The attic bedroom in printmaker Cameron Short’s restored Georgian house has an austere beauty to it. The whitewashed walls are dissected by exposed beams and the battered wooden floorboards are left uncovered. A wide gauge gingham bedspread adds a touch of country charm.
Tip: If your child wants a specific theme, aim for elements that can be interpreted multiple ways. Here, the parents chose to leave the monkeys, elephants, and clowns at the real circus and instead incorporated a tent theme that can be worked into other decor as the years go on.
Baby nurseries don’t have to be swathed in pastels and animal motifs. For a more sophisticated look, start with a foundation of warm and soothing grays, and use geometric or abstract patterns. In this nursery, a single pattern on the window treatments and bed skirt furthers the minimalist vibe. Look for ways to take advantage of every nook in a kid’s rooms. Here, a changing table tucks perfectly into a small alcove, leaving more available floor space.
Nurture the art lover in your teen by decorating their bedroom walls with prints they’ve picked. If their room is already a technicolour dream, pick a portrait that incorporates as many of the colours as possible to tie the room together.
This bedroom (from Marks & Spencer) has two key trends. One: Mismatched patterns in muted colours go really well together. And two: If you’re not ambitious enough to try this bookshelf nightstand, simply stack some books to create an ad hoc table.
Be bold with pattern mixing in a little girl’s bedroom accessories to create a space with youthful energy. Like in other rooms, keep scale in mind and mix large, small, and medium-scale patterns to achieve balance. In a shared bedroom, repeat the same patterns from bed to bed and create a symmetrical setup.
Do you love anything flowery or botanical? The stately rose design bedding in our collection can help you express the style you prefer. With bedding that shows white roses in full bloom layered on a navy background, you bring a vibrant look to life within your dorm room. Partnering the bedding with sheets in solid colors of pink navy, gray and ivory helps you fully express the elegant look you’re going for. Brighten up the room with storage trunks and carts in bold color options. Hanging sheers in lavender or light blue on your windows completes the entire look.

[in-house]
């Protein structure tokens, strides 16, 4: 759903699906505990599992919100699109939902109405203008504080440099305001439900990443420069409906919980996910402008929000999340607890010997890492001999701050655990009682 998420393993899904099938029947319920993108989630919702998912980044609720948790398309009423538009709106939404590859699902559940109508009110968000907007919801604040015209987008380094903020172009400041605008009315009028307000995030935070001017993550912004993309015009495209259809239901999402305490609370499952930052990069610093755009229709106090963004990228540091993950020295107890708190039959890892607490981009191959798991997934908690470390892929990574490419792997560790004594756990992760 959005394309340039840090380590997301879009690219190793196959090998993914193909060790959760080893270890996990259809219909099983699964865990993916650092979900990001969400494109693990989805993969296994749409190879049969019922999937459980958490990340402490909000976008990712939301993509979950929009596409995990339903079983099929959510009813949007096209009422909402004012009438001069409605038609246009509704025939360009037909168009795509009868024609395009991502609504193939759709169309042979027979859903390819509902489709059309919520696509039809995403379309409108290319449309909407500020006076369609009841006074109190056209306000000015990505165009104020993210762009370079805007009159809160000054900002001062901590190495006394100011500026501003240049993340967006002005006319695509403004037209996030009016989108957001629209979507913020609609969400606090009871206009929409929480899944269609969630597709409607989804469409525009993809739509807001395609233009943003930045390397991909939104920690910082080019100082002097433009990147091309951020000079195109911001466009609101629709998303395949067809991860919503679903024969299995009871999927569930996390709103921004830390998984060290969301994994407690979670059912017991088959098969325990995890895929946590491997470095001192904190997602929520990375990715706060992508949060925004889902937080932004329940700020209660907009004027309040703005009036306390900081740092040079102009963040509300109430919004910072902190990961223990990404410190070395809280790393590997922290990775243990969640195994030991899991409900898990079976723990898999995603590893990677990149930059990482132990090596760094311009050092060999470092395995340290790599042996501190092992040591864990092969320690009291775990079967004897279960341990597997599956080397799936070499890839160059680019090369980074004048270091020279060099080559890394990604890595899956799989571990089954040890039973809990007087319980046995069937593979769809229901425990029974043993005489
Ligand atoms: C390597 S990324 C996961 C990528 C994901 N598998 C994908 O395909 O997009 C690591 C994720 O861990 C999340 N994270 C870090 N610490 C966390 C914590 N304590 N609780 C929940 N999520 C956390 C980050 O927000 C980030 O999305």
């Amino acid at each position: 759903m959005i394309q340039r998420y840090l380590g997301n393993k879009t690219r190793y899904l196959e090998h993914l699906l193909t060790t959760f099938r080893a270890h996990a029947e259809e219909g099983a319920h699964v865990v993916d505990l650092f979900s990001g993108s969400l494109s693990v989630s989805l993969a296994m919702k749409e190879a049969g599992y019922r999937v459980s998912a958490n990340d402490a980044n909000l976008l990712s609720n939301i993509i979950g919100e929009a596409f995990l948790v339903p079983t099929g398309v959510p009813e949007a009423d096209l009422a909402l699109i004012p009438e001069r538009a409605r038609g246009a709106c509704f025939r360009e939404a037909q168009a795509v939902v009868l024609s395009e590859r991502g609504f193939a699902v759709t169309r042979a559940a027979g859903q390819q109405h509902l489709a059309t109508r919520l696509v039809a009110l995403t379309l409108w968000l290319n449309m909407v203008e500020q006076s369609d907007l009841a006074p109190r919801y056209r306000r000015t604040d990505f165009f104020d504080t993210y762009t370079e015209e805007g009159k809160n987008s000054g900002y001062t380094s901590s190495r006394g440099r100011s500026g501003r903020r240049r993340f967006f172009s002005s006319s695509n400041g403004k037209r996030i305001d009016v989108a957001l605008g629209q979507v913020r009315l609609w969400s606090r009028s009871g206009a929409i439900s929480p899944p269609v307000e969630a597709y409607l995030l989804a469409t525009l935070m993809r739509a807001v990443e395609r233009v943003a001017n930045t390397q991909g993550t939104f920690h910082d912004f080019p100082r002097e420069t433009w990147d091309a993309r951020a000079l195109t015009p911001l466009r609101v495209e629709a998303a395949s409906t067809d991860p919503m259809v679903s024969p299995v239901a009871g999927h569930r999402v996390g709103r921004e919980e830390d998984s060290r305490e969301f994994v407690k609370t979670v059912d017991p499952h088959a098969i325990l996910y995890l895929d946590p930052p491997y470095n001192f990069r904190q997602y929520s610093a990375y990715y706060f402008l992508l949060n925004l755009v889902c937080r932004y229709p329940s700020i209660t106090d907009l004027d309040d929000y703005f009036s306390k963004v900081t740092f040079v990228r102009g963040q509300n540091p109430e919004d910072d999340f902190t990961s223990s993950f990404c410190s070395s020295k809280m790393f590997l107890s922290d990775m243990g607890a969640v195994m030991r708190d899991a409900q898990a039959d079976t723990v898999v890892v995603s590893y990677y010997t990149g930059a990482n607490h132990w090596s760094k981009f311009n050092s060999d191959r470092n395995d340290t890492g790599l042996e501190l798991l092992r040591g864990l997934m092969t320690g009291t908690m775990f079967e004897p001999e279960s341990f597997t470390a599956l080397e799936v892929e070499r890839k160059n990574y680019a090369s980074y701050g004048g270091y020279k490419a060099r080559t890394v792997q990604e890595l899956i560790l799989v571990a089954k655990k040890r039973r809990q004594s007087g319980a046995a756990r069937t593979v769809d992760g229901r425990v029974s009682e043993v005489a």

Writer, photographer and ironmonger Alastair Hendy has two very different homes – one aGrade II listed sixteenth century property that was a five-year restoration project. The other is this sleek minimalist loft in London. This bedroom shows how to create a clever en-suite out of a large space, while retaining privacy for the bathing area with a striking wooden screen.
The interior designer behind this West London home was Ebba Thott. In the spare room a steel four poster bed, a modern take on a timeless classic, sits comfortably alongside a custom-coloured blue and white chintz by Marthe Armitage. The bedcover is by Holland & Sherry through Lelièvre in Paris.
I agree with Sarah Akwisombe’s statement. I too, enjoy having a room in dark colours because it’s super inviting and makes me want to sleep and relax. However, I am not a fan of brown colour on anything else than wood. I see that most of the pictures here portray white bedrooms… the least appropriate colour for a bedroom in my opinion.
It’s hard to put your finger on what is so special about Ett Hem, a 12-room hotel in the embassy quarter of Stockholm. Ett Hem translates as ‘a home’, and it feels as though it has been lived in for ages, even though it only opened in 2012 – everything is in just the right place and gives the impression of being brand new, though ‘new’ here means in great condition rather than fresh out of the box. It is as if, simultaneously, the house has been repainted, the curtains laundered, the original furniture recently returned from the upholsterers, the bookshelves reordered, the plants recently pruned – the way most of us would like our own homes, if only we could find the time. Interior designer Ilse Crawford was responsible for the look. The wall cabinet in the kitchen was designed by Studioilse, and the company also sourced many antiques, including chandeliers lit by real candles.
Artfully display classic toys to soften the look of a neutral room and add soft furnishings such as small armchairs to delineate a play space. Create useful additional storage by adding shelves to a redundant fireplace.